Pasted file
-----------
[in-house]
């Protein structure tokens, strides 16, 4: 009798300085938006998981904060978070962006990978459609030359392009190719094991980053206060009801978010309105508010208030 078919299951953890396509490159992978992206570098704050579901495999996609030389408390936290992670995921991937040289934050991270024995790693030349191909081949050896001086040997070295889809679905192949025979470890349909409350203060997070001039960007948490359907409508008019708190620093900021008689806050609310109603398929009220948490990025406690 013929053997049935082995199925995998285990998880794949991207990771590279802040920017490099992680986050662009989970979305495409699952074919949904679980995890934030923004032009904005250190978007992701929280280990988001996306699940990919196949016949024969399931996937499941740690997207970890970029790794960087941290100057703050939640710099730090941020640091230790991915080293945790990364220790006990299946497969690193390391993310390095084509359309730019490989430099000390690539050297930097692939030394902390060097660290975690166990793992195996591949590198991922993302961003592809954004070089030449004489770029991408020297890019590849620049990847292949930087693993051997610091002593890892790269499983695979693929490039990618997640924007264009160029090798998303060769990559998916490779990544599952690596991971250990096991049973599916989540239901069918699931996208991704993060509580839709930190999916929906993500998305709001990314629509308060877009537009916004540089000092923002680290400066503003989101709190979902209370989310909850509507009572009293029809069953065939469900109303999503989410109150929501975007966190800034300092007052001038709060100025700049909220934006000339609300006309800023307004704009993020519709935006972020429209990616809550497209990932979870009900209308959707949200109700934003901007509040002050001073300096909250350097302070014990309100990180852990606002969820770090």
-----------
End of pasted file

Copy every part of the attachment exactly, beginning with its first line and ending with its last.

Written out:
[in-house]
């Protein structure tokens, strides 16, 4: 009798300085938006998981904060978070962006990978459609030359392009190719094991980053206060009801978010309105508010208030 078919299951953890396509490159992978992206570098704050579901495999996609030389408390936290992670995921991937040289934050991270024995790693030349191909081949050896001086040997070295889809679905192949025979470890349909409350203060997070001039960007948490359907409508008019708190620093900021008689806050609310109603398929009220948490990025406690 013929053997049935082995199925995998285990998880794949991207990771590279802040920017490099992680986050662009989970979305495409699952074919949904679980995890934030923004032009904005250190978007992701929280280990988001996306699940990919196949016949024969399931996937499941740690997207970890970029790794960087941290100057703050939640710099730090941020640091230790991915080293945790990364220790006990299946497969690193390391993310390095084509359309730019490989430099000390690539050297930097692939030394902390060097660290975690166990793992195996591949590198991922993302961003592809954004070089030449004489770029991408020297890019590849620049990847292949930087693993051997610091002593890892790269499983695979693929490039990618997640924007264009160029090798998303060769990559998916490779990544599952690596991971250990096991049973599916989540239901069918699931996208991704993060509580839709930190999916929906993500998305709001990314629509308060877009537009916004540089000092923002680290400066503003989101709190979902209370989310909850509507009572009293029809069953065939469900109303999503989410109150929501975007966190800034300092007052001038709060100025700049909220934006000339609300006309800023307004704009993020519709935006972020429209990616809550497209990932979870009900209308959707949200109700934003901007509040002050001073300096909250350097302070014990309100990180852990606002969820770090």